In the second play, Penelope, Aeschylus continues to marginalize Odysseus by presumably having his loyal wife be the protagonist of the drama. He makes the killing of the suitors the background of the action instead of the central theme of the play. As the title of the play suggests, Penelope herself and subsequently her room inevitably become the focal point of this tragedy, and it is safe to assume that secondary characters of the epic, such as the nurse Eurykleia or even nameless maidservants, are employed to narrate Odysseus’ actions that happen ‘‘off-screen’’. As a result, Odysseus probably shows up only before and after the mnesterophonia. By doing so, Aeschylus deprives him of his moment of glory.
In the last part of the trilogy, the Ostologoi, I examine the way positive epic episodes are portrayed in a negative light. Odysseus’ arrival in Ithaca and the abusive behaviour he is faced with is portrayed in an excessively unflattering way. Finally, the unheroic use of epic vocabulary throughout the trilogy contributes to the further deconstruction of the heroic values and traits of the epic Odysseus. Overall, Aeschylus presents an Odysseus that is not much more impressive than a regular man; he is outshone by other characters, his epic achievements are no longer presented as great feats, he is humiliated and brought to his knees by gods and humans. He is, finally, defeated.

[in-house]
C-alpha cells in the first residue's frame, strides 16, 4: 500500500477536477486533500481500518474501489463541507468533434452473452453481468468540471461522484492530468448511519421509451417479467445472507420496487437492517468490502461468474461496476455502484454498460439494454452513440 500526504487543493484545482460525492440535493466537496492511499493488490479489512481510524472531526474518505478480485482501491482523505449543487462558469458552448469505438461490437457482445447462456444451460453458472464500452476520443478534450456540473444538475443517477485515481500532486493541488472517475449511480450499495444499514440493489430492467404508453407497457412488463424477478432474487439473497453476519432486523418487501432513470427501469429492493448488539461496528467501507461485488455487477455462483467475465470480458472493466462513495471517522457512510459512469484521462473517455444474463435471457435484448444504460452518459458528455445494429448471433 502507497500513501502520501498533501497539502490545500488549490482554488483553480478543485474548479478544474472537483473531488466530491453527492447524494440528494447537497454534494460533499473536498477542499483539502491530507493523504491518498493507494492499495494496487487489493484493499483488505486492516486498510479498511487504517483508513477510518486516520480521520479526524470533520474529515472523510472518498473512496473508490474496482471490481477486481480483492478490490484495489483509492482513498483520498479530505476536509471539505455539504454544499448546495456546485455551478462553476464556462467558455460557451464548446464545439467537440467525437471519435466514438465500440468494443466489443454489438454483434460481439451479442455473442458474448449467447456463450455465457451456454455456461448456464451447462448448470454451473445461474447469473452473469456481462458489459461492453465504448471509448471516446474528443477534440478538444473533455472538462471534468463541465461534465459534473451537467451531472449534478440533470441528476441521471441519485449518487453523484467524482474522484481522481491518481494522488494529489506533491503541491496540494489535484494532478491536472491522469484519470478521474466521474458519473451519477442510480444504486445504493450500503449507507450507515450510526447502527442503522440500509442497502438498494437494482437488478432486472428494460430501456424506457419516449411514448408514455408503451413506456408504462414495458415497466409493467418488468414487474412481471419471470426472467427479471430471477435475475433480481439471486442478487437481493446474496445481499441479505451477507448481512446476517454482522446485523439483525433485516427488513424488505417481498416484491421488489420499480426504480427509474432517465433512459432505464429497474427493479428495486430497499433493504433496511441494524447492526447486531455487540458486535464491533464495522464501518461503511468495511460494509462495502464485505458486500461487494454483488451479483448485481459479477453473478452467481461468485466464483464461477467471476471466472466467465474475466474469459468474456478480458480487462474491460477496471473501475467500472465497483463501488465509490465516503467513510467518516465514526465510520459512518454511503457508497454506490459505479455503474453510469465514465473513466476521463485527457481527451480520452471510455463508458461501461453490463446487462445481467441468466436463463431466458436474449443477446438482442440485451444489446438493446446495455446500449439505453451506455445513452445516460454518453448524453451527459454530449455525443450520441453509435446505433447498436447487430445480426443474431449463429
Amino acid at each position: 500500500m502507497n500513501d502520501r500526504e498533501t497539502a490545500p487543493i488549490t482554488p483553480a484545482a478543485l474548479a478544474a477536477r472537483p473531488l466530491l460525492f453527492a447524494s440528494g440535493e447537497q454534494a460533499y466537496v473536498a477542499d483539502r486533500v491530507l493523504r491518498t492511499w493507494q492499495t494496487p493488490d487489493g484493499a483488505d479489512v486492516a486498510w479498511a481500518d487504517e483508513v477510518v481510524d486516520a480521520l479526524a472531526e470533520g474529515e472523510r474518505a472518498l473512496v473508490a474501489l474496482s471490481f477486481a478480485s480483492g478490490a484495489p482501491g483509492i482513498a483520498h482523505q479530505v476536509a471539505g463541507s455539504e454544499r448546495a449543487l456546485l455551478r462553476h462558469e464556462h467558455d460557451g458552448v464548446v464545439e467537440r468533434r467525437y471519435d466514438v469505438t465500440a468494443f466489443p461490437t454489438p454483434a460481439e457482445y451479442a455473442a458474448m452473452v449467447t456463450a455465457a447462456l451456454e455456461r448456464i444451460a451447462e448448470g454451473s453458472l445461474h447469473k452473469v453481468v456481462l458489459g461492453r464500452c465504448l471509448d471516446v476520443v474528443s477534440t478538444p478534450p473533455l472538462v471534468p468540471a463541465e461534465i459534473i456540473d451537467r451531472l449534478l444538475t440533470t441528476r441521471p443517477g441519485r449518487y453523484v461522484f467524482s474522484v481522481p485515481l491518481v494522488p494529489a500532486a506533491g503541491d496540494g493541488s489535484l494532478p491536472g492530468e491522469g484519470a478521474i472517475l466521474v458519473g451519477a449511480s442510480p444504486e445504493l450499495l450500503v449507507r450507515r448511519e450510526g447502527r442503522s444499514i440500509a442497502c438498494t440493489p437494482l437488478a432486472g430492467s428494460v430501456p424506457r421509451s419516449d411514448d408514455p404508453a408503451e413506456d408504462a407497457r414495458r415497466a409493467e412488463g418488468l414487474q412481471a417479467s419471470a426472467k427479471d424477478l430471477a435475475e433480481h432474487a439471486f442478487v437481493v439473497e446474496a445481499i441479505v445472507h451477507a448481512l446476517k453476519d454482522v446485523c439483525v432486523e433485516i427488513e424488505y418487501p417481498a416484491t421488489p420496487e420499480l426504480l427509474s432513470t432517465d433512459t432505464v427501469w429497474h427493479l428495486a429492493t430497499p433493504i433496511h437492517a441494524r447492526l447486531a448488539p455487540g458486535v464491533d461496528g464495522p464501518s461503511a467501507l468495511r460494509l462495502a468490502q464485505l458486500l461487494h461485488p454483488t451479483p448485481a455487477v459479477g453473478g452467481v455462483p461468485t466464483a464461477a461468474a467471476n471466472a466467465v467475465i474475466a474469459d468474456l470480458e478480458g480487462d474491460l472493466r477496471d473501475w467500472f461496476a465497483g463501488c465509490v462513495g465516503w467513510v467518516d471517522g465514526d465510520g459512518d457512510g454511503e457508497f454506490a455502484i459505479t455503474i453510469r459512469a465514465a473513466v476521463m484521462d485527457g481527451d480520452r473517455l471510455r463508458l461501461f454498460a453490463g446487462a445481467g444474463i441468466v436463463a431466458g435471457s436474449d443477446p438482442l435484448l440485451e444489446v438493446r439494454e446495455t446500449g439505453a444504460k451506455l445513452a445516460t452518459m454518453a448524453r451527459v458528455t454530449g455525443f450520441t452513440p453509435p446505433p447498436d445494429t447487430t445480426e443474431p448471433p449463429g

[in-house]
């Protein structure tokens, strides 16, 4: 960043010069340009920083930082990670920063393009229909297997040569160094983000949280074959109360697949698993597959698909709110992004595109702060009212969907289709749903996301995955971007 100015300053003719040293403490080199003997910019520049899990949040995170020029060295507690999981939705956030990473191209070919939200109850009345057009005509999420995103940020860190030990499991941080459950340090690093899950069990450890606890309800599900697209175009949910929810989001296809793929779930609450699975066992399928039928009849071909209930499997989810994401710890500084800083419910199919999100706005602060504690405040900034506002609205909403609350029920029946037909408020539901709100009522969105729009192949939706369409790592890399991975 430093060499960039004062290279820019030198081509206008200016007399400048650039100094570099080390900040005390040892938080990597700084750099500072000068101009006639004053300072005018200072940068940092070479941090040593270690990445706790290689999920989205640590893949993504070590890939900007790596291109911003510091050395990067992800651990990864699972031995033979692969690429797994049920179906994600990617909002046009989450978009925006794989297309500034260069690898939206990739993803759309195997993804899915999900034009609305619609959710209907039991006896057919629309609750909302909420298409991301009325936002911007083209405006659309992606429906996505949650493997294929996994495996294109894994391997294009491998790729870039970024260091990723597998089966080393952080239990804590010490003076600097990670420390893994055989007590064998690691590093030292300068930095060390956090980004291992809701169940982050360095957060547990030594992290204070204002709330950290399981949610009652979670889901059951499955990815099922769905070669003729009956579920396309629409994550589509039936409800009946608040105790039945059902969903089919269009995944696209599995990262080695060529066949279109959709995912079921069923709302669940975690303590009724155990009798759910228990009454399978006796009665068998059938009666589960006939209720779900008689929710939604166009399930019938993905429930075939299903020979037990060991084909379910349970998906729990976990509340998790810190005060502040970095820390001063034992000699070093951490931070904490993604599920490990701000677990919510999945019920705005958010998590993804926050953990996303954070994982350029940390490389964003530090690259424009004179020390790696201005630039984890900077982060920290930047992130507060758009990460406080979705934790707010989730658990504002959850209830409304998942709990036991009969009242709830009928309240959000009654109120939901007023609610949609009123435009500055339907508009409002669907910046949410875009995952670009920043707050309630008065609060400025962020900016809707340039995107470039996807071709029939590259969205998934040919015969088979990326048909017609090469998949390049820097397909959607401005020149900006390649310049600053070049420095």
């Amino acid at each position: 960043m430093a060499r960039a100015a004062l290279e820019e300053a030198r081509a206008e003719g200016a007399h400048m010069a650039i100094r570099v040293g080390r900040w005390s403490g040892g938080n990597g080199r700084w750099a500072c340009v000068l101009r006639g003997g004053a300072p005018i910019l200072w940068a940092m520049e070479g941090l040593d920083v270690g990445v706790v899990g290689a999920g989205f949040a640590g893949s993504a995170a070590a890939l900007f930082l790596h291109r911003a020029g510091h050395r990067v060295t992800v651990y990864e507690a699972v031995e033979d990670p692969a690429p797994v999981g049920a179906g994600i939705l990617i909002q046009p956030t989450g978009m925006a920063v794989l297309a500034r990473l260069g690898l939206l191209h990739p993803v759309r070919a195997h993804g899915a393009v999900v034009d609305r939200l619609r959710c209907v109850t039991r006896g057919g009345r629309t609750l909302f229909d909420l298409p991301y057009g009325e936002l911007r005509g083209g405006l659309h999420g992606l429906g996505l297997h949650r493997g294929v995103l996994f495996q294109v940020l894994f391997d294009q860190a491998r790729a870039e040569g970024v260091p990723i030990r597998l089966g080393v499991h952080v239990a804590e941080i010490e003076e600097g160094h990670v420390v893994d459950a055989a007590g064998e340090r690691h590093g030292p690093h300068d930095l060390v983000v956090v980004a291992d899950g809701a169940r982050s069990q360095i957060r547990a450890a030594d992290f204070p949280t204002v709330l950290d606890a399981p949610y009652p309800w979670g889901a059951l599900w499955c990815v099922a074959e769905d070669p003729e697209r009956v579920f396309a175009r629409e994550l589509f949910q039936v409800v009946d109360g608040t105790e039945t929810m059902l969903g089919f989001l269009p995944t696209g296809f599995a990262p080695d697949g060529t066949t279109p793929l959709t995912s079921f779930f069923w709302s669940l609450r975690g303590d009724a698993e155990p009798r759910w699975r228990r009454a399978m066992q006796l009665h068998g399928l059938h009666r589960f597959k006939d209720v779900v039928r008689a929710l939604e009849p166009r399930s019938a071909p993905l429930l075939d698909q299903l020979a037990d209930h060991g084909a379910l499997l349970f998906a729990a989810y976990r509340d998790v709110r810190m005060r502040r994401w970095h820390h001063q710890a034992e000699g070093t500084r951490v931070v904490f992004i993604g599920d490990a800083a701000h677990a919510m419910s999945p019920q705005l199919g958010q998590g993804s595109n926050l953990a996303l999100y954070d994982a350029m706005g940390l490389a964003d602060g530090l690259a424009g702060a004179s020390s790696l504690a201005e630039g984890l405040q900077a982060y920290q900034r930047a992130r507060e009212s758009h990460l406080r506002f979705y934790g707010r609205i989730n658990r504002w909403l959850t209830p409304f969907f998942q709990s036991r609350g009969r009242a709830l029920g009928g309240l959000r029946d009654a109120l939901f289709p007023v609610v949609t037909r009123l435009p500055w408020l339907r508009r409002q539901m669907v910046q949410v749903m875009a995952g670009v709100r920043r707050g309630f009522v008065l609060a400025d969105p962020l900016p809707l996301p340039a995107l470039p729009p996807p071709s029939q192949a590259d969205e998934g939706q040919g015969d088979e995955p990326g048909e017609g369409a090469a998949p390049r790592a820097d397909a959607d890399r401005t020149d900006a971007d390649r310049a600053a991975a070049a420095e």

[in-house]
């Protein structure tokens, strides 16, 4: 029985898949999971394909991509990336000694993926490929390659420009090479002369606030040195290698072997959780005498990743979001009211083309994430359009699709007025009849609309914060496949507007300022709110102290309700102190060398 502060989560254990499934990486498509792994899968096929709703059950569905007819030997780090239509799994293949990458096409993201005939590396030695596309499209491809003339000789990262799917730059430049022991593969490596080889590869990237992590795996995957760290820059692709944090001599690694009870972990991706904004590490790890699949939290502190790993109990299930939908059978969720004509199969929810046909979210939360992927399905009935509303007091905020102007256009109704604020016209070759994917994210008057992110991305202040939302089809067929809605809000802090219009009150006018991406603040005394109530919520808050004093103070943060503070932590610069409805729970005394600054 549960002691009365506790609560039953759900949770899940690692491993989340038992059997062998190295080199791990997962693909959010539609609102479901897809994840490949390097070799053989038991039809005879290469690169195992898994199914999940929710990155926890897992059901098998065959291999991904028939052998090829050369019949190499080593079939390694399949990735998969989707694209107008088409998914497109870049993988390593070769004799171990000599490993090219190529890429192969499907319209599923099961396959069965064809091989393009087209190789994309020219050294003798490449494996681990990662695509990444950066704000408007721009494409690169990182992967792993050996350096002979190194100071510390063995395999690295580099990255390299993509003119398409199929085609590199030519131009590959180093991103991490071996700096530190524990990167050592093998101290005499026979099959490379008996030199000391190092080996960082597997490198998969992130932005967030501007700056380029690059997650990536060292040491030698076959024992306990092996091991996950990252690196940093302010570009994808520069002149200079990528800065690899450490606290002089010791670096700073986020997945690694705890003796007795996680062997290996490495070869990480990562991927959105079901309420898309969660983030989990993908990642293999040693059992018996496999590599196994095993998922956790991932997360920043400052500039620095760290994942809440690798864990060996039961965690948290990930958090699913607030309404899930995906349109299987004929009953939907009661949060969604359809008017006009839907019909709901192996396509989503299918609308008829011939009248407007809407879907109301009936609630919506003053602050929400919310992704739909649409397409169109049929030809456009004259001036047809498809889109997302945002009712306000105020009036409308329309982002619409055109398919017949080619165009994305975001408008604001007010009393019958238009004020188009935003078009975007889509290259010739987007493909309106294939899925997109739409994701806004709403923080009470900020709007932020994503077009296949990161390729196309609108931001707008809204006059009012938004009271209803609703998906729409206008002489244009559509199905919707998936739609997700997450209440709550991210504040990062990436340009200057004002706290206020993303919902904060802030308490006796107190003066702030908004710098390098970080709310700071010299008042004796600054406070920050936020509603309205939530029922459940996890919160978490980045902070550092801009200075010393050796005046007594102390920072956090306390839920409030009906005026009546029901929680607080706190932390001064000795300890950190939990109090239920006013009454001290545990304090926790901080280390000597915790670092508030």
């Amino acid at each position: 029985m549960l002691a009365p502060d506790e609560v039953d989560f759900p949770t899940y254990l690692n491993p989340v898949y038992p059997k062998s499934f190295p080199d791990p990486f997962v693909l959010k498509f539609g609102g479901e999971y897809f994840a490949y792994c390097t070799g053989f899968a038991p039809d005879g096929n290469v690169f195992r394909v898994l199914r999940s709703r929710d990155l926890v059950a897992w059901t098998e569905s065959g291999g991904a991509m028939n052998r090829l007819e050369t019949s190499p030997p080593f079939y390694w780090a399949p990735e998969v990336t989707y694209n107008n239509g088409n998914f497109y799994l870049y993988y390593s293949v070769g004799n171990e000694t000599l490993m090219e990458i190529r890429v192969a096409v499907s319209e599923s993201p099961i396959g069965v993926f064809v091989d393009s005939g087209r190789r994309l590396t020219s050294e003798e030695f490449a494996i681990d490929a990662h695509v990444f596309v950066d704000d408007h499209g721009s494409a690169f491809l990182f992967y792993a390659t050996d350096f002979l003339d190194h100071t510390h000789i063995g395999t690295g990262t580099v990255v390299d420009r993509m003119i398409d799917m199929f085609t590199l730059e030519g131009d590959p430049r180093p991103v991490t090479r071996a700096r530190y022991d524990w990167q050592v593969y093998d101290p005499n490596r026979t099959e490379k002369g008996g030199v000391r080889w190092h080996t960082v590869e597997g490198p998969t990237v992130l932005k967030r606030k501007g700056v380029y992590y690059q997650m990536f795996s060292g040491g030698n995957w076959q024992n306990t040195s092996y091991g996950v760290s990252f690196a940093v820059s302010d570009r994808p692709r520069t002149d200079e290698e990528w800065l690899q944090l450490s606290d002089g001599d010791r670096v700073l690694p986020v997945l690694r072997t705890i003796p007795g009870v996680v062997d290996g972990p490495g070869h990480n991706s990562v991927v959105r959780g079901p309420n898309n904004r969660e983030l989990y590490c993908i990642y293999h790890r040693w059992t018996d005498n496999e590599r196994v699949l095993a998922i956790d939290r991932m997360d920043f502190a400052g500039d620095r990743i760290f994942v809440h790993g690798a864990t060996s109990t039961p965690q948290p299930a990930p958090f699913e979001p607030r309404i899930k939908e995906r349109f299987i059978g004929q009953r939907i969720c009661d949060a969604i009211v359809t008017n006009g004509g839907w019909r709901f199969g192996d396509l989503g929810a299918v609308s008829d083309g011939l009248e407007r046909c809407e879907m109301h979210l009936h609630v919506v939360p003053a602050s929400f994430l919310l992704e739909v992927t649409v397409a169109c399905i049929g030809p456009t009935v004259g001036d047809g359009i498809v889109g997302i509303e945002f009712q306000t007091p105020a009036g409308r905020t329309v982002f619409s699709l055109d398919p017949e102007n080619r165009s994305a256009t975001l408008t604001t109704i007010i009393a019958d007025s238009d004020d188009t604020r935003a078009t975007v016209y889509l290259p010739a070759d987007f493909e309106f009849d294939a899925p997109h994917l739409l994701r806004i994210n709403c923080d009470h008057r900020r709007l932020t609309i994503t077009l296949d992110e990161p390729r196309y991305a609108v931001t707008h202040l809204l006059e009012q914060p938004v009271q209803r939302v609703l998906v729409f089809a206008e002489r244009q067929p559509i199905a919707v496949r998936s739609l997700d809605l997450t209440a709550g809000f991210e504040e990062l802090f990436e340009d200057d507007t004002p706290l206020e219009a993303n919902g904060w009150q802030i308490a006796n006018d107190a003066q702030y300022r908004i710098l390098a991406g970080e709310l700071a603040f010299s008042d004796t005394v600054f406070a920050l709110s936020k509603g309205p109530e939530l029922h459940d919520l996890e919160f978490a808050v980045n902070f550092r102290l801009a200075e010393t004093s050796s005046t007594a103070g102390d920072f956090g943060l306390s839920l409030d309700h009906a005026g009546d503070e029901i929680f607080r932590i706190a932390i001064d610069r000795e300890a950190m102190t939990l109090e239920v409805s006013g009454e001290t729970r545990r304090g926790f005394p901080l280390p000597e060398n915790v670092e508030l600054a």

It is understandable that the highly fragmentary nature of the Aeschylean text does not allow us to fully support the above-mentioned assumptions. Hence, the full extent of the intertextual dialogue between Aeschylus and the epic poetry cannot be estimated. Furthermore, evaluating the trilogy within the full context of 5th century reception of Odysseus would require a longer effort, a worthy goal that calls for further research. It should nonetheless be mentioned that the normalisation of heroes is a continuous trend in 5th century tragedy, where poets put emphasis on the limits imposed by human nature. Scholars so far have chosen to explain Odysseus’ portrayal by Aeschylus in agreement with this trend.